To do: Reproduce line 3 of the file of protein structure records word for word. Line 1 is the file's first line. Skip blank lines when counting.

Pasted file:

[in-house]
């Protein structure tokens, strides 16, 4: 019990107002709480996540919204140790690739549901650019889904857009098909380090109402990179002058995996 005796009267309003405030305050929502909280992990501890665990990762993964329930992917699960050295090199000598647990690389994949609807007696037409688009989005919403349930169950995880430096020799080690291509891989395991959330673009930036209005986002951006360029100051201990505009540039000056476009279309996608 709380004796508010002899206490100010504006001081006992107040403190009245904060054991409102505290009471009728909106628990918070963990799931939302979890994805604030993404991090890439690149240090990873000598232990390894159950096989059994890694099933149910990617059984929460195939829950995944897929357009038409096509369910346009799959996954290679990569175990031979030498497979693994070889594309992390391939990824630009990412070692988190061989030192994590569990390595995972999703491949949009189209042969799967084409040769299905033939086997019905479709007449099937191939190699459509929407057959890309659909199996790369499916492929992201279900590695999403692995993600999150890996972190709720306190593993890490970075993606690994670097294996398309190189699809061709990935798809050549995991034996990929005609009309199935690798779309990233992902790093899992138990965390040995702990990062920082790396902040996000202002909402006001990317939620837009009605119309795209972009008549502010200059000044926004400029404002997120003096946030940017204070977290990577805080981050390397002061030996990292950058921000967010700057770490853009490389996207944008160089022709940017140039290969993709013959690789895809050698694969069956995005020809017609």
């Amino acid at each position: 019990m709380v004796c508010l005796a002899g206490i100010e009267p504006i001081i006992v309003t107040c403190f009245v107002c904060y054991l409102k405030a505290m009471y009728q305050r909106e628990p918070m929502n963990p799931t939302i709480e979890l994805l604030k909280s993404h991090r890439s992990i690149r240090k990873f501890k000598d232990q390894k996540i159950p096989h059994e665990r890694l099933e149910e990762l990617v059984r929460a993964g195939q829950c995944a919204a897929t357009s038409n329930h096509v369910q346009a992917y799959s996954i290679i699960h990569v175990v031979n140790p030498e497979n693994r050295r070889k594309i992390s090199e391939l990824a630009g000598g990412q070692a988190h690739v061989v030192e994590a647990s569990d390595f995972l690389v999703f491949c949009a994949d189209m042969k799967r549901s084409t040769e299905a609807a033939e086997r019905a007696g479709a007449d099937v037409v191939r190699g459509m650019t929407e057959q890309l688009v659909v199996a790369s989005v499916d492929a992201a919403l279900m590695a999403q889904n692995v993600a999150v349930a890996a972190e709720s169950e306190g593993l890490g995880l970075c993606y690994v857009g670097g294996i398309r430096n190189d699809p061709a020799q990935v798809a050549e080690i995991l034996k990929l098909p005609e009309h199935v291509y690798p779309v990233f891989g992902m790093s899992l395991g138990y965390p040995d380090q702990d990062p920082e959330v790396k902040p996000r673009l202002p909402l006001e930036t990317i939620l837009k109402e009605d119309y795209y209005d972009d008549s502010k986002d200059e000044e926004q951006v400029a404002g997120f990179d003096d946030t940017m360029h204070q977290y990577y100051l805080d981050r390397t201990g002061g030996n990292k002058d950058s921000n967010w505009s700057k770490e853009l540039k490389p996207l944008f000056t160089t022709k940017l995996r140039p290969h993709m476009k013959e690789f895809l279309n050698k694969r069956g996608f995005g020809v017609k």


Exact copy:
């Amino acid at each position: 019990m709380v004796c508010l005796a002899g206490i100010e009267p504006i001081i006992v309003t107040c403190f009245v107002c904060y054991l409102k405030a505290m009471y009728q305050r909106e628990p918070m929502n963990p799931t939302i709480e979890l994805l604030k909280s993404h991090r890439s992990i690149r240090k990873f501890k000598d232990q390894k996540i159950p096989h059994e665990r890694l099933e149910e990762l990617v059984r929460a993964g195939q829950c995944a919204a897929t357009s038409n329930h096509v369910q346009a992917y799959s996954i290679i699960h990569v175990v031979n140790p030498e497979n693994r050295r070889k594309i992390s090199e391939l990824a630009g000598g990412q070692a988190h690739v061989v030192e994590a647990s569990d390595f995972l690389v999703f491949c949009a994949d189209m042969k799967r549901s084409t040769e299905a609807a033939e086997r019905a007696g479709a007449d099937v037409v191939r190699g459509m650019t929407e057959q890309l688009v659909v199996a790369s989005v499916d492929a992201a919403l279900m590695a999403q889904n692995v993600a999150v349930a890996a972190e709720s169950e306190g593993l890490g995880l970075c993606y690994v857009g670097g294996i398309r430096n190189d699809p061709a020799q990935v798809a050549e080690i995991l034996k990929l098909p005609e009309h199935v291509y690798p779309v990233f891989g992902m790093s899992l395991g138990y965390p040995d380090q702990d990062p920082e959330v790396k902040p996000r673009l202002p909402l006001e930036t990317i939620l837009k109402e009605d119309y795209y209005d972009d008549s502010k986002d200059e000044e926004q951006v400029a404002g997120f990179d003096d946030t940017m360029h204070q977290y990577y100051l805080d981050r390397t201990g002061g030996n990292k002058d950058s921000n967010w505009s700057k770490e853009l540039k490389p996207l944008f000056t160089t022709k940017l995996r140039p290969h993709m476009k013959e690789f895809l279309n050698k694969r069956g996608f995005g020809v017609k």